By Oren K. Fix, MD, MSc, FAASLD, Chair, MOC Committee
On March 29, ABIM announced details on the alternative assessment pathway they are developing in response to external pressures to replace the 10-year secure recertification (MOC) exam. The new format, called “Knowledge Check-In”, will allow certified diplomates the option to take a shorter assessment every two years instead of the 10-year secure exam (now called the “Long-Form Assessment”).
Visit ABIM’s Changes to MOC Assessment for full FAQs on both options. Some highlights:
- Beginning in 2018, certified internists and nephrologists can choose to take a Knowledge Check-In every two years on a personal or work computer, or at a testing center.
- ABIM tentatively plans to roll out the alternative assessments to other subspecialties in 2019 and 2020, with GI expected in 2019 and transplant hepatology in 2020.
- The IM and Nephrology pilots in 2018 will have “no consequence”, meaning an unsuccessful performance will not have a negative impact on certification, so ABIM can learn from the experience.
- The Knowledge Check-In (2-year) will be offered 4-6 times during the year and about 3 hours will be allotted with an optional break.
- Security will be assured through recording and spot-checking (as opposed to live proctoring).
- Results will be immediately available.
- The Knowledge Check-In will be “lower stakes”, meaning certification will not be lost for an unsuccessful attempt. Additional steps will be required to maintain certification after two consecutive unsuccessful assessments (including taking the “long-form” 10-year exam).
- Both the 2-year and 10-year formats will be open-book, with access to an external resource, and will test the breadth of the discipline.
On April 7, AASLD participated in the ABIM’s Liaison Committee for Certification and Recertification (LCCR) meeting and Internal Medicine Summit. There are many questions that remain and we anticipate continued dialogue with ABIM and the internal medicine community to address these issues:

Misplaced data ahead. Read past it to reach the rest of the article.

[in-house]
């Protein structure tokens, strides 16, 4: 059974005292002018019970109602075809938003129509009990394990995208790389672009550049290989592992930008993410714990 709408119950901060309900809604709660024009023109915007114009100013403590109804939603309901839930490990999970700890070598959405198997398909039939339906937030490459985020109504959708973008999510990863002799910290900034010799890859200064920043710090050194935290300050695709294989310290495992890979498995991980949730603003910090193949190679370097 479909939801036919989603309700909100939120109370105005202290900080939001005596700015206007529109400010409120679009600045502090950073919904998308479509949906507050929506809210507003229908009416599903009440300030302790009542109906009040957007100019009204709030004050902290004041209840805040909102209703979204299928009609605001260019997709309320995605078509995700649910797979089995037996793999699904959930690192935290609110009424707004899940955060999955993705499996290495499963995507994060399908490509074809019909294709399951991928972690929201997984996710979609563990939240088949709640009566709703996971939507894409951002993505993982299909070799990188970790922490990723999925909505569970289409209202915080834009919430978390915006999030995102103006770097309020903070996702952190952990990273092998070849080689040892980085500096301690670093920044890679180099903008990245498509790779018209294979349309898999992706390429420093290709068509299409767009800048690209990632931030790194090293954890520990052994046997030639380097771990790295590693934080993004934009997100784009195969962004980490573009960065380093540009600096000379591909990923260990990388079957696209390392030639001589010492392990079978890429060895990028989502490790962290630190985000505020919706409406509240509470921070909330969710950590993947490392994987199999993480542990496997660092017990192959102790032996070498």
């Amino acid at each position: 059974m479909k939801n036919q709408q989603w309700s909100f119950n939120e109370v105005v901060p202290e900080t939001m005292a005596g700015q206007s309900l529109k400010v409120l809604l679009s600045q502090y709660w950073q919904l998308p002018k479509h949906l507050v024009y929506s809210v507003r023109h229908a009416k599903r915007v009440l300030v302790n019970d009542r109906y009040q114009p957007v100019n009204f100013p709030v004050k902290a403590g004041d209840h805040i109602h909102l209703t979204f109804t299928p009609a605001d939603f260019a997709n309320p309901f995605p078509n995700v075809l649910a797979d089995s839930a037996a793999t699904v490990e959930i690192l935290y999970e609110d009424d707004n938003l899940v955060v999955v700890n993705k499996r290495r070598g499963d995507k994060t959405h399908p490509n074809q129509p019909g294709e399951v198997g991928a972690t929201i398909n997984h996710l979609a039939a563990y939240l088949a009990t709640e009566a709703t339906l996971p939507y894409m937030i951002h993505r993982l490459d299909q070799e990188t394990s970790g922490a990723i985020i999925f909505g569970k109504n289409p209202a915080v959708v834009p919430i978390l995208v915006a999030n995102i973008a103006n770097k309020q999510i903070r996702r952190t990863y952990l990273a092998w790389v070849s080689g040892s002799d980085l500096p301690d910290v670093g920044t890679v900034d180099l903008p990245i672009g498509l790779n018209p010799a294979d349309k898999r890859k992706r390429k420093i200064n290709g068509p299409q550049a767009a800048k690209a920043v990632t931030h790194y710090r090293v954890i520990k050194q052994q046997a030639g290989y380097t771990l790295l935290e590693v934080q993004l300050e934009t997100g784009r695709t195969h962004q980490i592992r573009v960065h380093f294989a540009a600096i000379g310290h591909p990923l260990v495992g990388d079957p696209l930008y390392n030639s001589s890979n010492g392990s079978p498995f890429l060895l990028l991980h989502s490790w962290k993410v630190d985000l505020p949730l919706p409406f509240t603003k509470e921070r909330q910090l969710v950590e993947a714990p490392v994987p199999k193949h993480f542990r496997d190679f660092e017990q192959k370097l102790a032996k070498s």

- How much will MOC cost? ABIM expects to announce revised MOC payment options this fall 2017.
- What external resource will be available during the assessments? This is unclear, but UpToDate is a likely candidate.
- When will ABIM introduce customization or specialization into their assessments? ABIM is exploring the option of focusing assessments on a subset of knowledge relevant to an individual’s practice, and they may work with societies to develop topic blueprints.
- What feedback will be available after the assessments to allow diplomates to assess knowledge gaps and improve? ABIM plans to provide detailed score reports cross-referenced with exam blueprints.
- Will ABIM consider other assessment options or pilots proposed by subspecialty societies? ABIM is exploring pilot assessments with a select few societies to create a set of guiding principles.
- Will ABIM reinstate the MOC part IV practice assessment requirement? ABIM’s requirement to complete practice assessment activities is suspended until December 31, 2018. ABIM hasn’t stated that it will return but has alluded to it. An announcement is expected by the end of this year.
- When will the transplant hepatology blueprint review take place? ABIM has decided not to conduct a transplant hepatology blueprint review, citing concerns about statistical validity among other issues.
AASLD will continue to develop activities and products to help you earn MOC credit toward recertification, and we will continue to keep you informed of new developments in this area. We are committed to supporting an MOC process that is less burdensome and less expensive than the current process, and we believe that MOC should support lifelong learning rather than lifelong testing that does not provide value and relevance to patient care. It remains to be seen whether the “knowledge check-in” will satisfy these criteria.